Here is another Sheriff Henry Lewis adventure. He only makes a minor appearance as one of the parties involved in figuring out the details of a train robbery; the article shows a certain fascination with detective work. It was published in The Dallas Morning News on 26 May 1889.
The Train Robbery
Committed Just Beyond the Fair Grounds
Some Further Particulars
Showing That the Robbers Returned to the City and Burned Express Wrappers and the Grip in the Furnace of a Locomotive
The daring robbery of the express car of the Texas and Pacific passenger train on the outskirts of the city last Friday night, a report of which was given in yesterday’s News, was, as might be expected, the engrossing topic of conversation on the streets yesterday. Everybody believed that the robbers were back in the city, mingling with the miscellaneous crowd of nondescripts who follow in the wake of prosperity to depredate. Further particulars were difficult to learn. Detectives drew around their clews that professional silence which is as mysterious, mystifying and painful as a doctor’s prescriptions to a jaywalker. Even with the sheriff and chief of police mum was the word: but it was apparent that all of them, including the city marshal of East Dallas, was holding tightly to a clew. It appears that at the deep cut a short distance beyond the fair grounds one of the robbers pulled the bell cord, and as the train was slacking up both robbers jumped off. The robbery only became known when the train was brought to a standstill, by which time the road agents were out of sight. Soon after the fact became known a posse of deputy sheriffs started for the scene, but owing to the darkness and the failure of parties telegraphing to properly locate the occurrence nothing could be done. Yesterday morning Sheriff Lewis and posse started out again to investigate the matter, and at the point where the robbers got off the express car they found tracks in the soft ground about twenty feet from the road and leading to the road on which they were traced, the traces showing that the toes of the travelers pointed to the city, where the road agents must have arrived within an hour after the commission of their daring deed. One set of tracks showed a narrow foot or ordinary length and the other set a broader and shorter foot. It is thought that the robbers on returning to the city must have rendezvoused somewhere near the union depot, from the following rather startling discovery: About 4 o’clock in the morning Engineer Jesse McCart, who had just fired up his engine at the union depot, left it for a few minutes while he went to converse with a friend. On returning he found his furnace door opened and saw a dark object burning on the inside. Thinking it was a negro baby, he instantly raked out the partly burned mass, which proved to be an express grip and contained a large number of partly burned money wrappers. The charred debris was turned over to the detectives, who were arming themselves with clews.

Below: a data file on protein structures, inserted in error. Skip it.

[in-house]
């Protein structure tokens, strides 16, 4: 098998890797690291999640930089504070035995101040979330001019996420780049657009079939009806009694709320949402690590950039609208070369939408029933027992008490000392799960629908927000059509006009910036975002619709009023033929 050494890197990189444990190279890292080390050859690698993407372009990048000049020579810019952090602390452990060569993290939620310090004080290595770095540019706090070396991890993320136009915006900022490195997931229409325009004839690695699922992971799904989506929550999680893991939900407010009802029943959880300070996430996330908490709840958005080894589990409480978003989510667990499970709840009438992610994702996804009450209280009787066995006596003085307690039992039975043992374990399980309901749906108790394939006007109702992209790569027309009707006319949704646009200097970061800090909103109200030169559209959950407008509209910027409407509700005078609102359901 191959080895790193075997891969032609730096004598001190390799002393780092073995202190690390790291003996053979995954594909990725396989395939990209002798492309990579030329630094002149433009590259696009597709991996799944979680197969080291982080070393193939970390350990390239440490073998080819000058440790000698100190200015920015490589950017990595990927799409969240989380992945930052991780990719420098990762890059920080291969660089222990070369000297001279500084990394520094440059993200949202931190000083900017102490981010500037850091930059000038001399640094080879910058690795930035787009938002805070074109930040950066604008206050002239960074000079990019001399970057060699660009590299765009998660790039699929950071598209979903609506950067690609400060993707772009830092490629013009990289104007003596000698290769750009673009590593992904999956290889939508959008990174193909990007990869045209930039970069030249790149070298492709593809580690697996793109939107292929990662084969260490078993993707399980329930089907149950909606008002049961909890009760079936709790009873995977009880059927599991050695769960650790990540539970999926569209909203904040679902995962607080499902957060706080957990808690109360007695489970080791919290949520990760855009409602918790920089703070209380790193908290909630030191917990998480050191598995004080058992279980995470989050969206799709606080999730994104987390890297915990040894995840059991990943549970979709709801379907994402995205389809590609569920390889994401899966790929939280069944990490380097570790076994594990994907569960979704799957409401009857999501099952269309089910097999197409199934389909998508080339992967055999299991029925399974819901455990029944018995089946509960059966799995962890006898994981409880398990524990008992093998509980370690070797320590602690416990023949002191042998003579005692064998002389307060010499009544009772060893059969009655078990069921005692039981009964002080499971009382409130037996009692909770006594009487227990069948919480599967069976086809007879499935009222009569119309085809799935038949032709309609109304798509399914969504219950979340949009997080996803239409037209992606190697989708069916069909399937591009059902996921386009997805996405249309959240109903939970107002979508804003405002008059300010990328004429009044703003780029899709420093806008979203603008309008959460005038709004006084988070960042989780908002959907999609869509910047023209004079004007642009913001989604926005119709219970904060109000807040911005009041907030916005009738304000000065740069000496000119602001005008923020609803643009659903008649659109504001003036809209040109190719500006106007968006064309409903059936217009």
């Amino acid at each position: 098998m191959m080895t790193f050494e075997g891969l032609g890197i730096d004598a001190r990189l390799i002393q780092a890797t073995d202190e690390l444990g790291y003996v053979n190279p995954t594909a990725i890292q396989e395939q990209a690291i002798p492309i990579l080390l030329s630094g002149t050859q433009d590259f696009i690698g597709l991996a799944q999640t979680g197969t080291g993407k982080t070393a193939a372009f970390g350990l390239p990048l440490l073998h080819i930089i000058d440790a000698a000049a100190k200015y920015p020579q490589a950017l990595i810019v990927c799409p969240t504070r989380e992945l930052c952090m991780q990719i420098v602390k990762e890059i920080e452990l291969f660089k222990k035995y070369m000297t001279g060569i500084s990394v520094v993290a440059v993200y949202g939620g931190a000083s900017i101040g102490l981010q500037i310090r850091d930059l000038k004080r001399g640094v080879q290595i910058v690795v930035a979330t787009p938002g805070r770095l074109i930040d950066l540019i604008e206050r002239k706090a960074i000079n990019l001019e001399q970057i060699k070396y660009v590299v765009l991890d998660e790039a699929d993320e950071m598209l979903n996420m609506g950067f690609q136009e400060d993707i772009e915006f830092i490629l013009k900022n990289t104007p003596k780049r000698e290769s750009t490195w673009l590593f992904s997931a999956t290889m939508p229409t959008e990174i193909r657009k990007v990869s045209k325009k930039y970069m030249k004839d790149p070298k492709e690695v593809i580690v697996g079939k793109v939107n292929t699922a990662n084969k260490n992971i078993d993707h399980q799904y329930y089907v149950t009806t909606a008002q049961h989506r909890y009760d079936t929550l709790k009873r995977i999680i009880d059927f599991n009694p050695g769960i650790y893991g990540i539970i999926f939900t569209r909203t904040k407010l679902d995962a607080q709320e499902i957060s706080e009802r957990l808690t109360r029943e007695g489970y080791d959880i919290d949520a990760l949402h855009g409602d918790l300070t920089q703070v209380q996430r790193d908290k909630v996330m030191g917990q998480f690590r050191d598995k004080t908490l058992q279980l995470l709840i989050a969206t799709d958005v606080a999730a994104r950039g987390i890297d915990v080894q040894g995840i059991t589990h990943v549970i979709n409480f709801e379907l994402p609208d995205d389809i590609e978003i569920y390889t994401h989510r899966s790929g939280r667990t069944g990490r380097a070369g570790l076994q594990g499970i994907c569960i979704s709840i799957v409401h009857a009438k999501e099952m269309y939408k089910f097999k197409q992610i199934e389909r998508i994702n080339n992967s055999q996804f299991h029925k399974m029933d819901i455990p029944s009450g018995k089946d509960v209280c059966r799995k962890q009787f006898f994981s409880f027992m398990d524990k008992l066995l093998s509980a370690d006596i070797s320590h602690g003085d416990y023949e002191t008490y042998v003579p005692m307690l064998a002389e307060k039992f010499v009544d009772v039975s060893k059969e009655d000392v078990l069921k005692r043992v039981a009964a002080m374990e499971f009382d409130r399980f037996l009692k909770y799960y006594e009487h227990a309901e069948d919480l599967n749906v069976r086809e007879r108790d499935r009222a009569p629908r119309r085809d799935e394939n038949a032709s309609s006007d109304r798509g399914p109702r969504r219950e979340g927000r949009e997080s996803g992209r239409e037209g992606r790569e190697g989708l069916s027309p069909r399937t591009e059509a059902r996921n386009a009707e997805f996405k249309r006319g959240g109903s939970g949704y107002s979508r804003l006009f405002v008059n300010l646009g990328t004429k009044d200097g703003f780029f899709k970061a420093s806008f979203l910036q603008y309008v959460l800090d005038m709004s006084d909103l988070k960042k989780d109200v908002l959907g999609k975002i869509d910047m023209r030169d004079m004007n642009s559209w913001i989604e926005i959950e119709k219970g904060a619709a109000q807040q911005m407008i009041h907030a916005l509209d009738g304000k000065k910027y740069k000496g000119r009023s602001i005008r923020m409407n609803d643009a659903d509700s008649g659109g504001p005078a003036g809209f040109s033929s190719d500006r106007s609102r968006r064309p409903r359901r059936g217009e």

Respecting the extent of the robbery nothing definitely could be learned at the express or railroad offices, beyond that Col. Aiken of the Pacific express had learned that some of the money was in paper and that payment had been stopped on it. It was stated that as Friday was an off day it was not likely that a large amount of money was in the car; but, on the other hand, money might have been expressed on Thursday from El Paso or other distant points. The express messenger is expected to return this morning from Marshall with the way bills and then the amount of the loss can be reached.
It has been learned that as the tall robber was stooping over the iron chest his mask fell off enabling the messenger to get a view of him. The messenger describes him as a young man with a long mustache that was slightly drooping.
As reported in yesterday’s News both men were masked, and one of them appeared to be about six feet high, while the other was of medium size and more slightly built.
The prevailing opinion among the police is that the robbers boarded the train at the union depot, and as it stopped to whistle at the Santa Fe crossing that they then got off the passenger car and took possession of the express car. This, however, is not considered likely as they could better have waited at the Santa Fe crossing for the train to arrive there than have run the risk of identification by getting on and off the passenger coach.
One of the police stated yesterday that some parties without settled habitation had been conspicuously absent from the street since the robbery.
United States Marshal Knight was in his office with five of his deputies until 11 o’clock on the night of the robbery, but he knew nothing about the occurrence until he read of it in yesterday’s News. He thinks that if the train had been backed to the city after the robbery and the authorities apprised of it, the golden opportunity for the arrest of the bandits would have been seized.
Express Messenger Ray arrived in the city last night, and his recital of the robbery was in substance the same as was given in The News yesterday.
Mr. L. S. Garrison stated to a News reporter that the amount taken by the robbers would not exceed $3000.
Two parties, a tall man and a small man, were taken in charge on suspicion last evening near the downtown depot, but the messenger failed to identify them and they proved that they were not the men, whereupon they were released.
[Well, I meant to pre-post this to appear on Tuesday, but I forgot to change the posting time before I hit "Publish." I guess it can be considered an "Amanuensis Monday" post.]